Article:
Silicon Valley is 90 percent men. Jessica Erickson

Food for Thought

It’s been estimated that one point three billion tonnes of food goes to waste globally each year. Technological innovation won’t solve the problem; only a change in attitudes will.

With so many people going hungry or even starving, it seems obscene for so many of us to throw away so much food in so many parts of the world. It has been estimated that 1.3 billion tonnes of food goes to waste globally each year. Around a third of all food produced worldwide. Costing the global economy an estimated one trillion dollars annually, according to the UN Food and Agriculture Organisation and the UN Environment Programme.
It is both a technical problem and a problem of attitude.

Unfulfilled promises

In many parts of the developed world where politics has been stable and consumers are very wealthy by international standards, there is little social sanction about throwing food away. It was not like that a generation ago when people who lived through the Second World War, knew first-hand about privations and there was strong social conventions about not wasting anything.

Our keynote interview in the BBC World News “Horizons” programme was with Jose Graziano da Silva, Director General of the Food and Agricultural Organisation of the United Nations who talked to us about the challenge of eradicating hunger. It’s a message we have heard repeated many times, for many years by many people.

Most famously in the 1970s, Dr.Henry Kissinger, speaking at the World Food Conference in Rome, said: “Today we must proclaim a bold objective: that within a decade no child will go to bed hungry, that no family will fear for its next day bread and that no human being’s future and well-being will be stunted by malnutrition." Promises like those, as well meaning and sincere as they may have been, have not been fulfilled.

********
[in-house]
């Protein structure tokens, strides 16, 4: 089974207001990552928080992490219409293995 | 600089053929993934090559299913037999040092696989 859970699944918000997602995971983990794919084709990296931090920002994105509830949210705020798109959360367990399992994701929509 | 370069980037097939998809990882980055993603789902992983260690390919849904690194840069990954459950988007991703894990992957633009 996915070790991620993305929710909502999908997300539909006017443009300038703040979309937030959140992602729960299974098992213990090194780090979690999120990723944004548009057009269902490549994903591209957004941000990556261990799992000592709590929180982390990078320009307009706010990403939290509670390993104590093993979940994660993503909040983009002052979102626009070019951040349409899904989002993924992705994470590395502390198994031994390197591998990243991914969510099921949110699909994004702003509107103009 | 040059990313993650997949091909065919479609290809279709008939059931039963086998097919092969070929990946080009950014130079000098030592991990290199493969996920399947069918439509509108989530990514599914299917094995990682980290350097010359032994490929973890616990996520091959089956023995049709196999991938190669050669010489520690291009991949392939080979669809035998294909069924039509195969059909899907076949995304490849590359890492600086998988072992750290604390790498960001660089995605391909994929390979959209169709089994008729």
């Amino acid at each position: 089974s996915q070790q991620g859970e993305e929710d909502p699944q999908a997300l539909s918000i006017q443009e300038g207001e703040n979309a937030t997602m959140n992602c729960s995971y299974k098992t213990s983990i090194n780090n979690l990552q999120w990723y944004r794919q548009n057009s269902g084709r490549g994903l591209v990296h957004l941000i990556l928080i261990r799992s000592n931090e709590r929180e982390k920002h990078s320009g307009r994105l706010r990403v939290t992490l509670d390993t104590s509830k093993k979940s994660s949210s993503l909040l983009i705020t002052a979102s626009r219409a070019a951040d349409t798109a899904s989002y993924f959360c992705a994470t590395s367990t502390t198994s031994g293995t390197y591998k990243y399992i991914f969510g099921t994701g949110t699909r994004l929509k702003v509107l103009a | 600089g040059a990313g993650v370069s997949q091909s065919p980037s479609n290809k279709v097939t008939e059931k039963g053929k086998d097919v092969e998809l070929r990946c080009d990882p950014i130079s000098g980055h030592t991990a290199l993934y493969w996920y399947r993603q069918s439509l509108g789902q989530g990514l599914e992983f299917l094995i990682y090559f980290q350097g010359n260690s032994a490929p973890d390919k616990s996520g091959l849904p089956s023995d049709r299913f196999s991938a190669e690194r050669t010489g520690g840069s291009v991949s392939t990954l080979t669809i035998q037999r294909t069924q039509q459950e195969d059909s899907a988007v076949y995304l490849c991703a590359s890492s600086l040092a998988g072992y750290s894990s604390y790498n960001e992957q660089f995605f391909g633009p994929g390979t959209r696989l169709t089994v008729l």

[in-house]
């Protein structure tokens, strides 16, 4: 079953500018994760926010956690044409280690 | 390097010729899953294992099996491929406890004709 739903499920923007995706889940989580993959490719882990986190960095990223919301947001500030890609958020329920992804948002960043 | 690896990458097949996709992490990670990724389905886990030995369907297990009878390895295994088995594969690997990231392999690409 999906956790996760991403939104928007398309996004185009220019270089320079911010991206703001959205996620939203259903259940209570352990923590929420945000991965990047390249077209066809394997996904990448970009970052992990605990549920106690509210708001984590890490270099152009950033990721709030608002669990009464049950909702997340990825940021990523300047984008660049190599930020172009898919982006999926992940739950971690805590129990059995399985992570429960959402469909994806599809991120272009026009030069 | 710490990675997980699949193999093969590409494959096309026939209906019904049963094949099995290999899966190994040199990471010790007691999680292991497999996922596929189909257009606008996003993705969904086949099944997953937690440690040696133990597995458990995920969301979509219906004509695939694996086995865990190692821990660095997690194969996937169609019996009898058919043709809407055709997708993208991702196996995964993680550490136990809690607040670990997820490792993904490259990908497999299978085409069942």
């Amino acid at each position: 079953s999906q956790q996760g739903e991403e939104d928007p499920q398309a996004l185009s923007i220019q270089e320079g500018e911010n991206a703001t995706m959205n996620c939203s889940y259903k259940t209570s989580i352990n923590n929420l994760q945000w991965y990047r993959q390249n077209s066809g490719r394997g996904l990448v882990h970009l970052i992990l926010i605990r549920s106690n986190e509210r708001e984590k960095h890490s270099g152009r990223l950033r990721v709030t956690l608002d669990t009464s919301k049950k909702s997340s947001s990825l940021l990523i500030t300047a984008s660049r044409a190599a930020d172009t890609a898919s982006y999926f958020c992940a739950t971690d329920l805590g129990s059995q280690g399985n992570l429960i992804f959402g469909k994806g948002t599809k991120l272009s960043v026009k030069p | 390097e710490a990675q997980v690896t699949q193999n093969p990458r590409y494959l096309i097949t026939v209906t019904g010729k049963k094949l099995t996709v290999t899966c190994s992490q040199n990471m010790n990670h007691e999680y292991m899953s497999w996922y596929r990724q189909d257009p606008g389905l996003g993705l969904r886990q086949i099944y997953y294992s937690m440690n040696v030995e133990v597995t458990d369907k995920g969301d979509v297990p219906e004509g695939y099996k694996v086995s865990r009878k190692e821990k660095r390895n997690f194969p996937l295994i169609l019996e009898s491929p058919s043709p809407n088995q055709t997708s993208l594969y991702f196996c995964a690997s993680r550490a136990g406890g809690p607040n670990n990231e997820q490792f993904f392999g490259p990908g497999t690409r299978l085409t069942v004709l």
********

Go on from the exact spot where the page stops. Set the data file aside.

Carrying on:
A change of mind

Food waste is only a part of the hunger problem, but it is a part in which millions of us can play a part in the solution not just technicians and scientists.
Da Silva says: “This is one of the biggest problems we face. Despite producing enough food for all, at least one third, or even in some areas half of it, does not become food to eat, its waste. We lose the food during the harvest, in storage and transportation and storage. But we also waste food in the sense that we throw out food that we can eat.” He believes the solution to all of this lies not just in technological innovation but with a change in attitudes.

Today huge resources are, well quite literally trashed, so we need to change the way we handle food if we’re to cut food waste. Now, keeping food fresher for longer and new technologies in the supply chain are only part of solution. What we really need is a change in philosophy; to think about the food we grow and rear differently.

Only then will we be able to tackle the waste issue.

BBC World News Horizons runs every Saturday at 2.30 AM and 9.30 AM and every Sunday at 3.30 PM and 9.30 PM CET.
More information and online video clips: www.bbc.com/horizonsbusiness

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